The success or failure of a business depends on a lot of factors, many of which are external to the business itself. Economic conditions, trends, technology – all of these can have a profound effect at any time in a business’ life cycle. And while some businesses are lucky enough to operate relatively unchanged over the years, some models require adaptability.

Such is the case with Foursquare – a relatively mature app in its industry. Foursquare’s social, discovery, and check-in features have garnered it huge success over the years. But as trends, mobile technology, and the competitive landscape  have evolved, Foursquare’s leaders have begun to see a problem in their model. According to a wonderfully in-depth piece on The Verge today, this observation of the fundamental ways in which people are using (and not using) Foursquare’s services has led to a breakthrough – and a brand new app.

In a bold move that the Verge article refers to as “the great unbundling”, Foursquare’s leadership has decided to separate what it sees as two distinctly different functions of the app: social and discovery. They saw that people were rarely using their app in the way they originally intended: “…just 5 percent of Foursquare users were opening it to find friends and find a restaurant.” This insight led them to decide that they could satisfy the needs of more people more readily by dividing these distinct services into two apps.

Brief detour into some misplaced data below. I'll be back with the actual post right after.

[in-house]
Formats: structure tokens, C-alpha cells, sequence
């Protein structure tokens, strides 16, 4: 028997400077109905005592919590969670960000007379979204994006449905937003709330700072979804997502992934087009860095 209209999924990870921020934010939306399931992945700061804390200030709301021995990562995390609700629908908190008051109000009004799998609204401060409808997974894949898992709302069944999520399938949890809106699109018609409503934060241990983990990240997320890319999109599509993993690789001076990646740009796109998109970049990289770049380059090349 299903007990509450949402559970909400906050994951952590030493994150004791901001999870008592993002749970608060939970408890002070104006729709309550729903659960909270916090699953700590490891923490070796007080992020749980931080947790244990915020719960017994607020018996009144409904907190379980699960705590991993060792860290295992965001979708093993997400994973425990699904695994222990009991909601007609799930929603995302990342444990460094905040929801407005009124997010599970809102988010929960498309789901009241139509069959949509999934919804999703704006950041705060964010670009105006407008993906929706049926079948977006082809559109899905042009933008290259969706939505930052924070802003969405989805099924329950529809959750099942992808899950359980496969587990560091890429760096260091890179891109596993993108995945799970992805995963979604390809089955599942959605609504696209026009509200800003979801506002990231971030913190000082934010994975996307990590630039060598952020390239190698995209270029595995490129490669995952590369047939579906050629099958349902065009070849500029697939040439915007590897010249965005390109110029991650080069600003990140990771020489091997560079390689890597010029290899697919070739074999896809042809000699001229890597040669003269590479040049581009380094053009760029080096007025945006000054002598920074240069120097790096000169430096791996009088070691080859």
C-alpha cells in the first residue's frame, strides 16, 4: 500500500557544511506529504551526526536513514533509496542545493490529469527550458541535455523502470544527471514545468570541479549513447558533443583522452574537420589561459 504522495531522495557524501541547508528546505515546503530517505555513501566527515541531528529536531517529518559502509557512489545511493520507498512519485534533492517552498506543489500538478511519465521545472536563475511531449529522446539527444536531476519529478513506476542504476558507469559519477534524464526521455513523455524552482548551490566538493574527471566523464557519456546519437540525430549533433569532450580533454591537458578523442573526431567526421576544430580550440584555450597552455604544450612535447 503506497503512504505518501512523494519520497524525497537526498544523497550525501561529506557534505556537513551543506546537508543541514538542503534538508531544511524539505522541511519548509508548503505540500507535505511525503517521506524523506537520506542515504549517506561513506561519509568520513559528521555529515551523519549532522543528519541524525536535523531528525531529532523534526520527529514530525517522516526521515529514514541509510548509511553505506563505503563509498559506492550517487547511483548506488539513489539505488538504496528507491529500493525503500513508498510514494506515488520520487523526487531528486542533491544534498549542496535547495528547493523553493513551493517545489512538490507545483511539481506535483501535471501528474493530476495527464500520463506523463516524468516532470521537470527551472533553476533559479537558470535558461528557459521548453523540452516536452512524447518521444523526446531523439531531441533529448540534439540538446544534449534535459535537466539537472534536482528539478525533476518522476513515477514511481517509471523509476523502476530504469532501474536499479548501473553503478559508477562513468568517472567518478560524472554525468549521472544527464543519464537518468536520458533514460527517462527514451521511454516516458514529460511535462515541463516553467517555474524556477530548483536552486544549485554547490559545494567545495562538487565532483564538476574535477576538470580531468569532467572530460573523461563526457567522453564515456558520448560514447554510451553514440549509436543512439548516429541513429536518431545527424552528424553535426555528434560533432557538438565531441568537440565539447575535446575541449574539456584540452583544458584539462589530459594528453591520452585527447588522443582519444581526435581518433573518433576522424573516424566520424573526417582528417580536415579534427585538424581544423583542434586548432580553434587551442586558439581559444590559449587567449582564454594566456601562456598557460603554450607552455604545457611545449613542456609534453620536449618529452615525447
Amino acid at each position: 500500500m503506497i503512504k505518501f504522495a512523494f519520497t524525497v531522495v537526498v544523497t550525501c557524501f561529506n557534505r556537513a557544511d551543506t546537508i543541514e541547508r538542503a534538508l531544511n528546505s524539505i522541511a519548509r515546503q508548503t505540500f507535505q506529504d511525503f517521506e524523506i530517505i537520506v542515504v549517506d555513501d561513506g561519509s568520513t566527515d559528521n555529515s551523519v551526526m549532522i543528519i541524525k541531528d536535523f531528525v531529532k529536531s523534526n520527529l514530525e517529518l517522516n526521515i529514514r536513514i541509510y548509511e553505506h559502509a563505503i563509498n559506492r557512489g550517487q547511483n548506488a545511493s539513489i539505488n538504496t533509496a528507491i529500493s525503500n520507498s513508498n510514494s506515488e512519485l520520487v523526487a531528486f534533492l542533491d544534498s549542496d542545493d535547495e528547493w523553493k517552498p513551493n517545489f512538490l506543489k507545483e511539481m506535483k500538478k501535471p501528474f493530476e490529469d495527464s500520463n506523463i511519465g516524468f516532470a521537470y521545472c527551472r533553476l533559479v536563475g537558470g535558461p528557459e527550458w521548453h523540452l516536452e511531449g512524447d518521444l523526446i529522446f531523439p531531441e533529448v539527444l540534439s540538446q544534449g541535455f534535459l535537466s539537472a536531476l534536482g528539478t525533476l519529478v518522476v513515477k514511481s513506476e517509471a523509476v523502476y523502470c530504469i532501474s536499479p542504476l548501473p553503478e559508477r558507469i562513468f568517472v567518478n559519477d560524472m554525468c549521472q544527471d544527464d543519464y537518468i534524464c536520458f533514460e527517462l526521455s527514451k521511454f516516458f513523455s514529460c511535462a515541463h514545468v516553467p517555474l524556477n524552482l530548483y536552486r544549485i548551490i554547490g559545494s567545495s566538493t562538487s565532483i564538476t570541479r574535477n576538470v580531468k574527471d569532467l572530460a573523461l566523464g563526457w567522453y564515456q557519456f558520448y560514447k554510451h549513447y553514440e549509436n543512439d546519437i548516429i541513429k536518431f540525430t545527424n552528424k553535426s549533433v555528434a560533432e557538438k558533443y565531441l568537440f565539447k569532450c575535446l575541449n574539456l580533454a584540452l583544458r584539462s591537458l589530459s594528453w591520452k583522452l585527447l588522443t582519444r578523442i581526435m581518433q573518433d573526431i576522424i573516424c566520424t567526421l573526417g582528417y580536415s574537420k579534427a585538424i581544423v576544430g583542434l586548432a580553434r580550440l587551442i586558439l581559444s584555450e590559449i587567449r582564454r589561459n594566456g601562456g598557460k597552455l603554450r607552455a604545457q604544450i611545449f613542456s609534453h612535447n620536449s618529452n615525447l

The newcomer, called Swarm, will exist outside of Foursquare and will help users see who on their self-selected friend list is nearby, and also check in if they want to share their own specific location. (Swarm is launching soon, and you can sign up to for a download invitation here.) Foursquare itself will be refocused into something geared more toward discovery; leveraging of the incredible amount of data Foursquare’s users have helped the company amass since its launch in 2009.

So what lessons can a small business learn from Foursquare’s bold new strategy? Always be aware of what’s going in the world around your business, and be open to taking a new direction. Starting a business is a huge undertaking, and it requires a zealous commitment to the company’s purpose. But if your business is going to enjoy long-term success, you have to reevaluate the environment that allowed you to stay afloat in the first place. You didn’t launch your business in a void, and you can’t operate in one indefinitely.

If you’re curious about how Foursquare went about making this decision, check out this great video from The Verge:

About the Author: Sarah Matista is the product marketing manager and resident blogger for Pagemodo. Loves social media, branding, whales. Get more from Sarah on Pagemodo’s Blog and Google+.

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